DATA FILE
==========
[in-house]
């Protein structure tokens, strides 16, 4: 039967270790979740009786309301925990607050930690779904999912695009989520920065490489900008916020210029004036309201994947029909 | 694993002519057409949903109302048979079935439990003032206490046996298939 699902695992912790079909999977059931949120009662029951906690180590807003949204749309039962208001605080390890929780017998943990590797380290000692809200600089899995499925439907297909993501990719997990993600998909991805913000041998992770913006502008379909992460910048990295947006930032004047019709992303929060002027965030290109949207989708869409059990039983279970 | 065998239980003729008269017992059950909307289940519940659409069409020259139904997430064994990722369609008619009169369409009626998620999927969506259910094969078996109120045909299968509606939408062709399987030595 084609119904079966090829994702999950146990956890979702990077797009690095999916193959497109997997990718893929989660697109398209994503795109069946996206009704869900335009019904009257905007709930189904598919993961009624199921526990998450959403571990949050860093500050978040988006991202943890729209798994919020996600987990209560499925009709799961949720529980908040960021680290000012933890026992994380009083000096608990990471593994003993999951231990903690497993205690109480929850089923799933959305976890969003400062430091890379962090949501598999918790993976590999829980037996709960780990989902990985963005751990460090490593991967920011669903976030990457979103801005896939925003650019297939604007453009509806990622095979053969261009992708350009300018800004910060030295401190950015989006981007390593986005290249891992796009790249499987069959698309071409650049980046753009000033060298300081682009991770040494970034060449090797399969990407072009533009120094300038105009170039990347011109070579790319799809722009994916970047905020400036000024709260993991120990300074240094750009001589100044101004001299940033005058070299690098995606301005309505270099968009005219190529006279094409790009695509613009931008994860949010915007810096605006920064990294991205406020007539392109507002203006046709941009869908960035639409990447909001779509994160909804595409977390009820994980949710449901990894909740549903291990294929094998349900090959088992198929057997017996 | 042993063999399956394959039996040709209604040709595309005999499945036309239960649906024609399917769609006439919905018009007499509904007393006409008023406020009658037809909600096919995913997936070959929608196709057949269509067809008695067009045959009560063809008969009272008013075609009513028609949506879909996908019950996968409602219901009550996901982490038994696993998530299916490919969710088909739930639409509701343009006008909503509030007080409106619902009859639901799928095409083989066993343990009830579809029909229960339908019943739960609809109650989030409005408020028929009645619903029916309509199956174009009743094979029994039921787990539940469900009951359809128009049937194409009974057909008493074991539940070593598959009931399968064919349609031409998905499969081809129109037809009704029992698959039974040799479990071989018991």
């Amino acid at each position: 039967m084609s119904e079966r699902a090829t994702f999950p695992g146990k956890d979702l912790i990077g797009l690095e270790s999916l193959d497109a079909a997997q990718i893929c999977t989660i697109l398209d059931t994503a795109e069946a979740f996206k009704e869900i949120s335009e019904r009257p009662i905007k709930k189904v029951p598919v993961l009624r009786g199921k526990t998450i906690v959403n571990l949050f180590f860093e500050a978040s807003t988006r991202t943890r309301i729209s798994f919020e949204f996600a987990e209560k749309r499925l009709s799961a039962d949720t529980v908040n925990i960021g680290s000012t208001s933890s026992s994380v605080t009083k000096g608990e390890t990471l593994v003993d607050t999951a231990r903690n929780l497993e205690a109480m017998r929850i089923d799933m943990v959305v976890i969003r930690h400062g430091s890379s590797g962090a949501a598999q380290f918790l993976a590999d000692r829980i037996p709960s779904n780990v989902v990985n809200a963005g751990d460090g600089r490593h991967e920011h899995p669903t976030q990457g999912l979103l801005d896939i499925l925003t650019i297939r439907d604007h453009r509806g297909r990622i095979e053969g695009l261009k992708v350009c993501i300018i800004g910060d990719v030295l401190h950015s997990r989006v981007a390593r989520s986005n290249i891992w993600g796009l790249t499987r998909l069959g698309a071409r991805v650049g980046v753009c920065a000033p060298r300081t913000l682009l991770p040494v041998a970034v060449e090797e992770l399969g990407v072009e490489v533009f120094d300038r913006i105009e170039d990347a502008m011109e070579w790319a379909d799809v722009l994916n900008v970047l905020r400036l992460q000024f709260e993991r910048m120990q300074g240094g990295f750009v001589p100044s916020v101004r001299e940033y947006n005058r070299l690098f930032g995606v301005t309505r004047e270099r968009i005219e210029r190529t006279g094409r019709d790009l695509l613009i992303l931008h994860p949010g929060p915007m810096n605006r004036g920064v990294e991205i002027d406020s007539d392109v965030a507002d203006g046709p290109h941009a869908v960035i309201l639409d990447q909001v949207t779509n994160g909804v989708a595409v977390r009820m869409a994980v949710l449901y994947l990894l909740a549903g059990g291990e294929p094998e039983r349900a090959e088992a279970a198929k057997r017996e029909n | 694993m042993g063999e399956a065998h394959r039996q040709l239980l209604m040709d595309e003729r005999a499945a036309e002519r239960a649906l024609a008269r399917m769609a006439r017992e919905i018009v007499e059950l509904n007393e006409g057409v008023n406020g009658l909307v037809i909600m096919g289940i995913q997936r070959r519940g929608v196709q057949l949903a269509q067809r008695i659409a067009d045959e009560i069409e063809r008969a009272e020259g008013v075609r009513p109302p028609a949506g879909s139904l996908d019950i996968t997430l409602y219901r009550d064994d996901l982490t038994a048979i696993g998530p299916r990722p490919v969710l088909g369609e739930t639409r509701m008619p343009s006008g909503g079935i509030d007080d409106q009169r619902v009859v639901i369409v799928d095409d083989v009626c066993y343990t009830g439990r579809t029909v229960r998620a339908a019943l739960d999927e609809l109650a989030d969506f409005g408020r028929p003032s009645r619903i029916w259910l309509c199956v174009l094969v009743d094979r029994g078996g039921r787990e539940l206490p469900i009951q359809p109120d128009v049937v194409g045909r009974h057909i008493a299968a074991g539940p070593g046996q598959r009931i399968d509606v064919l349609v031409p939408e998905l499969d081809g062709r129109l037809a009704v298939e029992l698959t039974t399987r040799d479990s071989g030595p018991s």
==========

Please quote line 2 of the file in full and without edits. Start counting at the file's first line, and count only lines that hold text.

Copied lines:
């Protein structure tokens, strides 16, 4: 039967270790979740009786309301925990607050930690779904999912695009989520920065490489900008916020210029004036309201994947029909 | 694993002519057409949903109302048979079935439990003032206490046996298939 699902695992912790079909999977059931949120009662029951906690180590807003949204749309039962208001605080390890929780017998943990590797380290000692809200600089899995499925439907297909993501990719997990993600998909991805913000041998992770913006502008379909992460910048990295947006930032004047019709992303929060002027965030290109949207989708869409059990039983279970 | 065998239980003729008269017992059950909307289940519940659409069409020259139904997430064994990722369609008619009169369409009626998620999927969506259910094969078996109120045909299968509606939408062709399987030595 084609119904079966090829994702999950146990956890979702990077797009690095999916193959497109997997990718893929989660697109398209994503795109069946996206009704869900335009019904009257905007709930189904598919993961009624199921526990998450959403571990949050860093500050978040988006991202943890729209798994919020996600987990209560499925009709799961949720529980908040960021680290000012933890026992994380009083000096608990990471593994003993999951231990903690497993205690109480929850089923799933959305976890969003400062430091890379962090949501598999918790993976590999829980037996709960780990989902990985963005751990460090490593991967920011669903976030990457979103801005896939925003650019297939604007453009509806990622095979053969261009992708350009300018800004910060030295401190950015989006981007390593986005290249891992796009790249499987069959698309071409650049980046753009000033060298300081682009991770040494970034060449090797399969990407072009533009120094300038105009170039990347011109070579790319799809722009994916970047905020400036000024709260993991120990300074240094750009001589100044101004001299940033005058070299690098995606301005309505270099968009005219190529006279094409790009695509613009931008994860949010915007810096605006920064990294991205406020007539392109507002203006046709941009869908960035639409990447909001779509994160909804595409977390009820994980949710449901990894909740549903291990294929094998349900090959088992198929057997017996 | 042993063999399956394959039996040709209604040709595309005999499945036309239960649906024609399917769609006439919905018009007499509904007393006409008023406020009658037809909600096919995913997936070959929608196709057949269509067809008695067009045959009560063809008969009272008013075609009513028609949506879909996908019950996968409602219901009550996901982490038994696993998530299916490919969710088909739930639409509701343009006008909503509030007080409106619902009859639901799928095409083989066993343990009830579809029909229960339908019943739960609809109650989030409005408020028929009645619903029916309509199956174009009743094979029994039921787990539940469900009951359809128009049937194409009974057909008493074991539940070593598959009931399968064919349609031409998905499969081809129109037809009704029992698959039974040799479990071989018991």